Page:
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Infer.NET user guide : Learners : Bayes Point Machine classifiers : The Learner API


Once a Bayes Point Machine classifier is instantiated and set up, it is trivial to train. Let’s imagine your training data lives in an object called trainingSet of type SqlInstanceSource and provides both features and ground truth labels. Let’s further imagine you have already implemented the native data format mapping for SqlInstanceSource. Then, to train the Bayes Point Machine classifier on trainingSet, we write


Sometimes features and ground truth labels live in different objects. Let’s say the labels are given by an instance of SqlLabelSource called trainingSetLabels and SqlInstanceSource only provides the corresponding features (via trainingSetFeatures). Given the appropriate mapping for SqlInstanceSource and SqlLabelSource, training looks as follows:

classifier.Train(trainingSetFeatures, trainingSetLabels);

At this point, the classifier will call the mapping methods to obtain the instances, features and labels of the training set. Then, it will create and run the Infer.NET message-passing algorithm. At this stage, the Infer.NET compiler would typically generate the training algorithm from the underlying probabilistic model. In the Bayes Point Machine classifiers, however, all inference algorithms are precompiled for fast execution of both training and prediction.

Incremental training

Very often, new training data becomes available only after one has trained a classifier. Often, this happens repeatedly, meaning the classifier needs to be trained again and again. The naive approach to this problem is to merge all available training data and train a classifier on larger and larger training sets. Such an approach is very costly, of course.

Alternatively, one may train the classifier incrementally. Incremental training sequentially updates the classifier, using only the newly available information. It hence is a very efficient way to learn as it does not require to revisit previously seen data. In fact, this is a simple consequence of Bayes’s theorem, which essentially tells us how to update our belief about a quantity of interest in the light of evidence.

More concretely, you call


to incrementally train a Bayes Point Machine classifier on a new training set otherTrainingSet. Obviously, you can repeat this process every time new labelled data becomes available. The only caveat is that the feature set is determined by the mapping and cannot be changed during training. This means that features which were unknown when the classifier was created will be ignored later on during incremental training.

Batched training

Batched training allows learning from data which is split into batches, mutually exclusive and collectively exhaustive subsets of training set instances. Since it is possible to learn from a batch of instances at a time, batching limits memory consumption and makes it possible to learn from very large datasets.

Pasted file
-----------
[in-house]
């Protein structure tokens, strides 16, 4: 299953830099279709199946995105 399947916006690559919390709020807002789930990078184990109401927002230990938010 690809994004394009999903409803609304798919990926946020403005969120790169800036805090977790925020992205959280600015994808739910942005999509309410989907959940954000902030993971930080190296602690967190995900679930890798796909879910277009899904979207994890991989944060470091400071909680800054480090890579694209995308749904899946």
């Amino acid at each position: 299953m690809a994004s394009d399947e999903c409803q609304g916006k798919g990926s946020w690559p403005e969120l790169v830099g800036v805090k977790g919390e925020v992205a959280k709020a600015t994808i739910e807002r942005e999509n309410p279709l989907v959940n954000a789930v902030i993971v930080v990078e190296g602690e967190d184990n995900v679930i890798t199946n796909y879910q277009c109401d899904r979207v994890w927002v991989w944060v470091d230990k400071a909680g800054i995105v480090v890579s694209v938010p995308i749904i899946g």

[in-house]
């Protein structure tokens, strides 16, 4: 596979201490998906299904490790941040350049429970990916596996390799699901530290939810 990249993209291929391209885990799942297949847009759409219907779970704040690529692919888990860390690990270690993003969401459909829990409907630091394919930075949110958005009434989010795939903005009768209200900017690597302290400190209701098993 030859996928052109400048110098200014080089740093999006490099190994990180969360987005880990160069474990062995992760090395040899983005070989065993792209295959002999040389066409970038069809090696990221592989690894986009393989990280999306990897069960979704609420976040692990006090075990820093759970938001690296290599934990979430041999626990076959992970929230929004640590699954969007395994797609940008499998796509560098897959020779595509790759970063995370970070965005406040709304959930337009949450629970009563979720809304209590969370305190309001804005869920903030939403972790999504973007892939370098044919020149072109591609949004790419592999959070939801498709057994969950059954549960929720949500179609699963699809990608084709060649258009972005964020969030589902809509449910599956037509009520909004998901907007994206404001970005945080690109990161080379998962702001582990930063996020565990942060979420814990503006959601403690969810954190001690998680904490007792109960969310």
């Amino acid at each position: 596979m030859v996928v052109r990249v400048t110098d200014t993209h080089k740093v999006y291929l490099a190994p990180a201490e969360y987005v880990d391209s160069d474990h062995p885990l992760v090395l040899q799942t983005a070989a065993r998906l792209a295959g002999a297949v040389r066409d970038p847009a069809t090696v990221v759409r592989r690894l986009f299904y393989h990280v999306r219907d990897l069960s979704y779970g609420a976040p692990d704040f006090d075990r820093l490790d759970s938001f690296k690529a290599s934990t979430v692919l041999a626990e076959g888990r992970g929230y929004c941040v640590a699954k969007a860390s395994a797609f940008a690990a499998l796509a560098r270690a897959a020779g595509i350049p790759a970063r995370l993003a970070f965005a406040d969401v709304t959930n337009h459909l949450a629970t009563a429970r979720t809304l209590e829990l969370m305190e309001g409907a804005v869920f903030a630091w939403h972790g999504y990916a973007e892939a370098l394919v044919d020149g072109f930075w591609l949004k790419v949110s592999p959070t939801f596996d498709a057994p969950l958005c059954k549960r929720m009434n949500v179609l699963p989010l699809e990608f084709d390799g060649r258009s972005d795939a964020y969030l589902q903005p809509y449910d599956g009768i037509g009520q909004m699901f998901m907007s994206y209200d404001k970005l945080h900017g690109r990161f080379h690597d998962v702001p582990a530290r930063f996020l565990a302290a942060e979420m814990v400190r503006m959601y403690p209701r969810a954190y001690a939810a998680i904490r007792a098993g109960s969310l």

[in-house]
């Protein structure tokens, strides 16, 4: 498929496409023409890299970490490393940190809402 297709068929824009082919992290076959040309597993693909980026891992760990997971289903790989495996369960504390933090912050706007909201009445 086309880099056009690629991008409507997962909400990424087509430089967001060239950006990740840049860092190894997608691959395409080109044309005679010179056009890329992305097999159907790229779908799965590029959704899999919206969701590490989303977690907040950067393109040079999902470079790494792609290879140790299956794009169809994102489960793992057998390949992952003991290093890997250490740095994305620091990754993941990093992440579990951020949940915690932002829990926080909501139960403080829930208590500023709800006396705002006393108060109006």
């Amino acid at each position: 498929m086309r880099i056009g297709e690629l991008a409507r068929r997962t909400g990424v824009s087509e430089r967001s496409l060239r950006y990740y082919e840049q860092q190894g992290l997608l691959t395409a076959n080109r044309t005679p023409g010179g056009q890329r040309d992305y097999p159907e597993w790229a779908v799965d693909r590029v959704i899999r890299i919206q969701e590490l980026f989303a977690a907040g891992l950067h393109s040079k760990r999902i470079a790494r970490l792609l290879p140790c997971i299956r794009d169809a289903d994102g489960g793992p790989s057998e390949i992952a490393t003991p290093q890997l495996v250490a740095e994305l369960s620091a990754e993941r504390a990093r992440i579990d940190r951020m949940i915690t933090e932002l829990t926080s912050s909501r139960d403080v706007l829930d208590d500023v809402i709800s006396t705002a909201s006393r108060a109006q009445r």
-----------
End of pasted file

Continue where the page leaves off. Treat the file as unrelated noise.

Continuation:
In contrast to incremental training, which does not revisit training sets, batched training assumes the availability of all batches at training time and cycles through all of them in each iteration of the training algorithm. While this guarantees that batched and conventional training arrive at precisely the same results, this comes at a price: Batches usually need to be moved in and out of memory, which is computationally costly. In addition, the training algorithms of the Bayes Point Machine classifiers need to reconstruct messages every time a batch is switched, which is often even more expensive. For these reasons it is recommended to avoid batched training, if possible.

To switch to batched training, simply change the default value of the BatchCount setting prior to training (or incremental training). To disable batched training, set BatchCount back to 1.

Of course, it is possible change both the IterationCount and the BatchCount settings between individual training runs. This means you can run 20 iterations of batched incremental training after 100 iterations of non-batched incremental training, say!

Evidence computation

The evidence or marginal likelihood is a measure of how likely the data is under the given the model. Model evidence is hence extensively used to compare or select models. In contrast to other approaches, evidence computation does not require a hold-out set for validation purposes, but can be computed for the training set.

To compute model evidence, you need to activate the ComputeModelEvidence setting prior to training:

classifier.Settings.Training.ComputeModelEvidence = true;

Then, after training,

double logEvidence = classifier.LogModelEvidence;

will get you the natural logarithm of the model evidence (for the specified training set). Note that model evidence can only be computed for the first training run and not during incremental training. It can be computed during batched training, however.